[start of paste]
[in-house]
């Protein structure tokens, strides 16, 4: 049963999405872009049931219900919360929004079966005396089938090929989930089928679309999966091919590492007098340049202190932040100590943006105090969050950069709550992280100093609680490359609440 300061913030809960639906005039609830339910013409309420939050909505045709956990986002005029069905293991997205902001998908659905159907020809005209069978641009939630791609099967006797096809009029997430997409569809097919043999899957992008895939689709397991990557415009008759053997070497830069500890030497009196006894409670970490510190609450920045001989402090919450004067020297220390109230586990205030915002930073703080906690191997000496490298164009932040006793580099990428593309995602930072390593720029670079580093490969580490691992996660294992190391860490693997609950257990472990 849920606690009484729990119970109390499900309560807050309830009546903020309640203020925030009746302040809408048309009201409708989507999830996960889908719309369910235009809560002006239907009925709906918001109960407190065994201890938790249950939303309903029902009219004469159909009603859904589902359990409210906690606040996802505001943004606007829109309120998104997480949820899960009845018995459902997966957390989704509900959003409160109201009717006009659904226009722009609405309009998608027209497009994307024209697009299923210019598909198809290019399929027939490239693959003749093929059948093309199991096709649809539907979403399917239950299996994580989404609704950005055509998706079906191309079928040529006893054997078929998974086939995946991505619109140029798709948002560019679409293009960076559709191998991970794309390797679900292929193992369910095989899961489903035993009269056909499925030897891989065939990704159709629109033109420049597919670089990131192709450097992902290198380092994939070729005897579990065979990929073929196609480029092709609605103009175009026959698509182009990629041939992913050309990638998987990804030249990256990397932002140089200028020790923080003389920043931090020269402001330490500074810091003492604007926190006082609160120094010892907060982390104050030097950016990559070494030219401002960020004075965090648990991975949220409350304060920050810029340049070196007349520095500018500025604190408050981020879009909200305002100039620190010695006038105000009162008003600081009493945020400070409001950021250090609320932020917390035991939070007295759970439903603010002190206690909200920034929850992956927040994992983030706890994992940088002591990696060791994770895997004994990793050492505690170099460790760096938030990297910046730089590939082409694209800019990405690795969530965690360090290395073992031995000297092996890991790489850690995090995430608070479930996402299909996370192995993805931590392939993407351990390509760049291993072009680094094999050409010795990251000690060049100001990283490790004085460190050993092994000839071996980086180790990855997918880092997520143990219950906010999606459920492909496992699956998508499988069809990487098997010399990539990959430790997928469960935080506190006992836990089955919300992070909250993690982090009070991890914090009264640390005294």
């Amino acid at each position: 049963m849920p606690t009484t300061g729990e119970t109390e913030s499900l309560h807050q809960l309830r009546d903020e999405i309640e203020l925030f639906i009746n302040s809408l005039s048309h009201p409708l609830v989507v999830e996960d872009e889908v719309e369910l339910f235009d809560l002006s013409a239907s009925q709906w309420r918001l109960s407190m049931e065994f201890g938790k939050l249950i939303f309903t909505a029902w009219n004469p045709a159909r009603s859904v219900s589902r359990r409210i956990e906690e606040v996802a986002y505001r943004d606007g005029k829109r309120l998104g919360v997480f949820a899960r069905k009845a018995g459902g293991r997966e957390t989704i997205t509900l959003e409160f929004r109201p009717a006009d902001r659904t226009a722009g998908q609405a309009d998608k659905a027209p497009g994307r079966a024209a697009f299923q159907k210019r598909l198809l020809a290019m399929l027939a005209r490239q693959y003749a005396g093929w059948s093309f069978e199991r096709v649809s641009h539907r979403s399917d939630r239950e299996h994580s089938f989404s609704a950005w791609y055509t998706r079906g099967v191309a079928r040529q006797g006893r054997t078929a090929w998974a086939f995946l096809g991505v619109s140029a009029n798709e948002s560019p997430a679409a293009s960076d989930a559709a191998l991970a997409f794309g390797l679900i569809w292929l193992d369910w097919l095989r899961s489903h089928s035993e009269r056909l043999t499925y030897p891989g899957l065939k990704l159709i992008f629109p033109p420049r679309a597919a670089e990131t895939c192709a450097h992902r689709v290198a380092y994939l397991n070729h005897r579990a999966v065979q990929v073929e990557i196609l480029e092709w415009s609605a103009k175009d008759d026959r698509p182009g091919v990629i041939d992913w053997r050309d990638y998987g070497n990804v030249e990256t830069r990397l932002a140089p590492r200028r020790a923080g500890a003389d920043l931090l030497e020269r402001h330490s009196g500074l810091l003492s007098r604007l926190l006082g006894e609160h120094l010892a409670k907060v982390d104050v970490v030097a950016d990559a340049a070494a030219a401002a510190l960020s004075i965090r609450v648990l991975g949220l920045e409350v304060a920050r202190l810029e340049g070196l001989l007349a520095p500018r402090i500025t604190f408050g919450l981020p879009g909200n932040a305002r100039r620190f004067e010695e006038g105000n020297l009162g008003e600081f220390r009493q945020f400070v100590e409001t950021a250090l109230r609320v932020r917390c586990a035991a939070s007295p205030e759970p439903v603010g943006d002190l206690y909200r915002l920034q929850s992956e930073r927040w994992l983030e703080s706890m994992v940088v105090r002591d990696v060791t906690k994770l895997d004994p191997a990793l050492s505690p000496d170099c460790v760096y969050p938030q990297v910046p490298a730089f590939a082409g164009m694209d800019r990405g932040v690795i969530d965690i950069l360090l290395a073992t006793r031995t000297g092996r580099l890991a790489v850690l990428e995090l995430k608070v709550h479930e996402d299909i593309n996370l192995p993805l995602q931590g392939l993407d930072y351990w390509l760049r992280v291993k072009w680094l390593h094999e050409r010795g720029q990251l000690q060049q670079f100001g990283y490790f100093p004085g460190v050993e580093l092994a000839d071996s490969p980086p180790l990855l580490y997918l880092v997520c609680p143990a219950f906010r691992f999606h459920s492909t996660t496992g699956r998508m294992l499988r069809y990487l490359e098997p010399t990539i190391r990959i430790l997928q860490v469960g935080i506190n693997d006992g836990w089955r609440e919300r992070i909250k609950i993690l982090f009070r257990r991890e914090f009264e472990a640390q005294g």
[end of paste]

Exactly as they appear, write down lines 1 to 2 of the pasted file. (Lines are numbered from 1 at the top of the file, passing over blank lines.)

[in-house]
């Protein structure tokens, strides 16, 4: 049963999405872009049931219900919360929004079966005396089938090929989930089928679309999966091919590492007098340049202190932040100590943006105090969050950069709550992280100093609680490359609440 300061913030809960639906005039609830339910013409309420939050909505045709956990986002005029069905293991997205902001998908659905159907020809005209069978641009939630791609099967006797096809009029997430997409569809097919043999899957992008895939689709397991990557415009008759053997070497830069500890030497009196006894409670970490510190609450920045001989402090919450004067020297220390109230586990205030915002930073703080906690191997000496490298164009932040006793580099990428593309995602930072390593720029670079580093490969580490691992996660294992190391860490693997609950257990472990 849920606690009484729990119970109390499900309560807050309830009546903020309640203020925030009746302040809408048309009201409708989507999830996960889908719309369910235009809560002006239907009925709906918001109960407190065994201890938790249950939303309903029902009219004469159909009603859904589902359990409210906690606040996802505001943004606007829109309120998104997480949820899960009845018995459902997966957390989704509900959003409160109201009717006009659904226009722009609405309009998608027209497009994307024209697009299923210019598909198809290019399929027939490239693959003749093929059948093309199991096709649809539907979403399917239950299996994580989404609704950005055509998706079906191309079928040529006893054997078929998974086939995946991505619109140029798709948002560019679409293009960076559709191998991970794309390797679900292929193992369910095989899961489903035993009269056909499925030897891989065939990704159709629109033109420049597919670089990131192709450097992902290198380092994939070729005897579990065979990929073929196609480029092709609605103009175009026959698509182009990629041939992913050309990638998987990804030249990256990397932002140089200028020790923080003389920043931090020269402001330490500074810091003492604007926190006082609160120094010892907060982390104050030097950016990559070494030219401002960020004075965090648990991975949220409350304060920050810029340049070196007349520095500018500025604190408050981020879009909200305002100039620190010695006038105000009162008003600081009493945020400070409001950021250090609320932020917390035991939070007295759970439903603010002190206690909200920034929850992956927040994992983030706890994992940088002591990696060791994770895997004994990793050492505690170099460790760096938030990297910046730089590939082409694209800019990405690795969530965690360090290395073992031995000297092996890991790489850690995090995430608070479930996402299909996370192995993805931590392939993407351990390509760049291993072009680094094999050409010795990251000690060049100001990283490790004085460190050993092994000839071996980086180790990855997918880092997520143990219950906010999606459920492909496992699956998508499988069809990487098997010399990539990959430790997928469960935080506190006992836990089955919300992070909250993690982090009070991890914090009264640390005294």